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Figure 10. Anterograde labeling from lumbosacral DRG in vivo reveals “simple type” spinal afferent nerve endings that innervate the submucosa at the level of the Crypts of Lieberkhun.

A, a single spinal afferent axon and its nerve ending is shown that encircles the base of the Crypts then terminates as a simple ending which lacks complex morphology. The arrow indicates the simple ending of this spinal afferent. B, shows CGRP immunoreactivity of the same region as shown in panel A. The arrow in panel B shows the presence of CGRP immunoreactivity in the same ending indicated by the arrow in panel A. Panel C, shows a superimposed image of panels A & B. The arrow indicates colocalization of CGRP in this primary afferent ending. B, it is noteworthy that extensive CGRP immunoreactive axons encase the Crypts and these axons have consistently few or no varicosities along their axons. D, shows a single spinal afferent axon from another animal and its ending that terminates around a single Crypt. The arrow indicates the simple nerve ending. E, shows CGRP immunoreactivity of the region shown in D. The arrow indicates CGRP immunoreactivity of the same ending as in panel D. Panel F, shows a superimposed image of D & E. The ending in D is CGRP positive (see arrow).

https://doi.org/10.1371/journal.pone.0112466.g010

rIGLEs in submucosal ganglia

Rectal IGLEs were present but rarely identified in submucosal ganglia. They comprised a total of 1% of all endings in the large intestine and half of these were CGRP positive (Fig. 11E & F). rIGLEs have not been identified in submucosal ganglia to our knowledge. They did consist of flattened laminar endings that ramified extensively throughout ganglia (Fig. 11), as in myenteric ganglia [16]. The diameter of the axon at the nerve terminal of this class of spinal afferent was approximately 1 µm (Table 1).

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Figure 11. Anterograde labeling from lumbosacral DRG in vivo reveals on very rare occasions rectal intraganglionic laminar endings (rIGLEs) in submucosal ganglia.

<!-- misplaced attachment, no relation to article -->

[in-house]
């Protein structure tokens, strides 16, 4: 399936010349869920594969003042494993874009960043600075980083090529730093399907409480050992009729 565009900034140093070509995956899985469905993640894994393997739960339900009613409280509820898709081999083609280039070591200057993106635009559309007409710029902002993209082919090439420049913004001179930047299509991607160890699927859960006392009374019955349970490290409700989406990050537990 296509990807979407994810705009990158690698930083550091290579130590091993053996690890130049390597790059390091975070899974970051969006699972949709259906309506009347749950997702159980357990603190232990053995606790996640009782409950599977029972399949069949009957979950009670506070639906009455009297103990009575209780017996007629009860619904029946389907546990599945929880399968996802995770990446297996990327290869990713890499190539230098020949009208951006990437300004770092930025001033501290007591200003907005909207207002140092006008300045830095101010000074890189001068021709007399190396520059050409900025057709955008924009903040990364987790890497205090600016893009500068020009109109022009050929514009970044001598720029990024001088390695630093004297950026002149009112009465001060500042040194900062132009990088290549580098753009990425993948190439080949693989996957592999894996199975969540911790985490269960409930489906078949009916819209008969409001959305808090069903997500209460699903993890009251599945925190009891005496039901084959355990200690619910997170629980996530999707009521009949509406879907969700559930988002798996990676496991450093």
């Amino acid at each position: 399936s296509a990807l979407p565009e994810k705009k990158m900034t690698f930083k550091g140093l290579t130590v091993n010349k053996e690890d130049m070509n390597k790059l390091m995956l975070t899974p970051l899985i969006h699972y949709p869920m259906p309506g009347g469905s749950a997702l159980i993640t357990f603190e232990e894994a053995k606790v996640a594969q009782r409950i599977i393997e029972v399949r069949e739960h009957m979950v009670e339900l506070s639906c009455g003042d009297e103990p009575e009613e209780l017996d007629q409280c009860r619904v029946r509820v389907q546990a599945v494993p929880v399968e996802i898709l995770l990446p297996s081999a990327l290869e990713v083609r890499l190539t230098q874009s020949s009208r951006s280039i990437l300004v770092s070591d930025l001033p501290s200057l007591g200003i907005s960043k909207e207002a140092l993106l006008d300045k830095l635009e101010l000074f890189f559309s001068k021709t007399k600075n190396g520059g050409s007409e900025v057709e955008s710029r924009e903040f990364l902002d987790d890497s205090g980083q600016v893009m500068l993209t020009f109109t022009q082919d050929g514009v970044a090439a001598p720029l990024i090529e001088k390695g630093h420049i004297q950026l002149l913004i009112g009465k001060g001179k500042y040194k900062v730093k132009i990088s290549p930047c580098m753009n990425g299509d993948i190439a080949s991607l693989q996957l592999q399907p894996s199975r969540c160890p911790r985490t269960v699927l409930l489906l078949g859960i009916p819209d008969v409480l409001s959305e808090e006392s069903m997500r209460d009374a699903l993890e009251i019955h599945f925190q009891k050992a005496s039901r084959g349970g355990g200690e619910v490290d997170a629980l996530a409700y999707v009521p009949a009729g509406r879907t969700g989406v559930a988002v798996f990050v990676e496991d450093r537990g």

A, shows an anterogradely labeled image of an rIGLE in a submucosal ganglion. Panel B, CGRP immunoreactivity of the same region shown in panel A. The anterogradely labeled rIGLE is not CGRP immunoreactive. C, shows a superimposed image of A & B.

https://doi.org/10.1371/journal.pone.0112466.g011

Mucosal spinal afferent endings

Nerve endings of spinal afferents were identified in the mucosa (Fig. 12). In total, from 45 mice studied, mucosal afferent endings occupied 11% of the total number of spinal afferent endings identified and 93% of all mucosal afferent endings were CGRP immunoreactivity (see Fig. 12B & E; Fig. 3B). A small proportion (7%) were not CGRP positive (Fig. 12H). Mucosal afferent endings consisted of either single axons that projected into the mucosa (Fig. 12A), or single varicose axons that branched into a number of axon terminal arbors in the mucosa (Fig. 12D & 12G). The characteristics of mucosally-projecting afferent endings is shown in Table 1. The diameter of the axon at the nerve terminal of this class of spinal afferent was approximately 1 µm (Table 1). To better visualize how spinal afferents innervated the mucosa, we used confocal microscopy to acquire a sequence of images throughout the full depth of the mucosa. Using these images, we developed a 3D movie reconstruction of a single mucosally-projecting axon, as it wraps around the base of the Crypts, then projects into the mucosa. This movie can be seen in Movie S1.

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Figure 12. Anterograde labeling from lumbosacral DRG in vivo reveals spinal afferent nerve endings in the mucosa of three different mice.